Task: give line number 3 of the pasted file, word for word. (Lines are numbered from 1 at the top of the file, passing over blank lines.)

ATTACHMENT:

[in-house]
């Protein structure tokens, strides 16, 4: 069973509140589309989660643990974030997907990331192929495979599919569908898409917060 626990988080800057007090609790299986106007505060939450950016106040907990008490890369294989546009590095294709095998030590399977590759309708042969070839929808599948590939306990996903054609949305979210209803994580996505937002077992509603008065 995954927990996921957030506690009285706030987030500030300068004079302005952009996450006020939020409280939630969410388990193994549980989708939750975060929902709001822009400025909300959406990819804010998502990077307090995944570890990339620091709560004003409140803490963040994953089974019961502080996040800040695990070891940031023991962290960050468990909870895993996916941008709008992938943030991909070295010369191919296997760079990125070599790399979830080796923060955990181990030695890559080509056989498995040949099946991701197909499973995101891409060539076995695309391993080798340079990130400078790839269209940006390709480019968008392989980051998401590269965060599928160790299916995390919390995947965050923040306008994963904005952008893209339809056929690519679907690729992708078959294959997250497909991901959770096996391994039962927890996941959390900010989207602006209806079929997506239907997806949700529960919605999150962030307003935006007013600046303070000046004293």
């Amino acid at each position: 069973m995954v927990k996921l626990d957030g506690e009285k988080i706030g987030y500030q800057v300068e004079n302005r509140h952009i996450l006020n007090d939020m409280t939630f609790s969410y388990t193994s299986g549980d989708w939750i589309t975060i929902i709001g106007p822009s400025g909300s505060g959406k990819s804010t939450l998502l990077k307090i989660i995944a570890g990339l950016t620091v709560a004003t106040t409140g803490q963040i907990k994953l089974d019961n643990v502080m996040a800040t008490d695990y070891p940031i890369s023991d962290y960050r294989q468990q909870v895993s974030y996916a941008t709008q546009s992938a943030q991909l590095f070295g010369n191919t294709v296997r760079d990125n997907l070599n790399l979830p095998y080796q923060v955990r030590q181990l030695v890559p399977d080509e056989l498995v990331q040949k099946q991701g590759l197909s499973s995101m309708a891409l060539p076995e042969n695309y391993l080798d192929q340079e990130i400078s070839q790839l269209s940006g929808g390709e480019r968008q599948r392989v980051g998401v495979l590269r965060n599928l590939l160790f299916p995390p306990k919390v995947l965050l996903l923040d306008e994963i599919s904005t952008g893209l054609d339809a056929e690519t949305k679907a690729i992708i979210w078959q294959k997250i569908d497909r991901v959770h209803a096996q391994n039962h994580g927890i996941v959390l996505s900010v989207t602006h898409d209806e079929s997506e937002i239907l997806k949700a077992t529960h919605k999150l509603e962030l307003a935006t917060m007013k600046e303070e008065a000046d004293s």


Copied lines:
């Amino acid at each position: 069973m995954v927990k996921l626990d957030g506690e009285k988080i706030g987030y500030q800057v300068e004079n302005r509140h952009i996450l006020n007090d939020m409280t939630f609790s969410y388990t193994s299986g549980d989708w939750i589309t975060i929902i709001g106007p822009s400025g909300s505060g959406k990819s804010t939450l998502l990077k307090i989660i995944a570890g990339l950016t620091v709560a004003t106040t409140g803490q963040i907990k994953l089974d019961n643990v502080m996040a800040t008490d695990y070891p940031i890369s023991d962290y960050r294989q468990q909870v895993s974030y996916a941008t709008q546009s992938a943030q991909l590095f070295g010369n191919t294709v296997r760079d990125n997907l070599n790399l979830p095998y080796q923060v955990r030590q181990l030695v890559p399977d080509e056989l498995v990331q040949k099946q991701g590759l197909s499973s995101m309708a891409l060539p076995e042969n695309y391993l080798d192929q340079e990130i400078s070839q790839l269209s940006g929808g390709e480019r968008q599948r392989v980051g998401v495979l590269r965060n599928l590939l160790f299916p995390p306990k919390v995947l965050l996903l923040d306008e994963i599919s904005t952008g893209l054609d339809a056929e690519t949305k679907a690729i992708i979210w078959q294959k997250i569908d497909r991901v959770h209803a096996q391994n039962h994580g927890i996941v959390l996505s900010v989207t602006h898409d209806e079929s997506e937002i239907l997806k949700a077992t529960h919605k999150l509603e962030l307003a935006t917060m007013k600046e303070e008065a000046d004293s």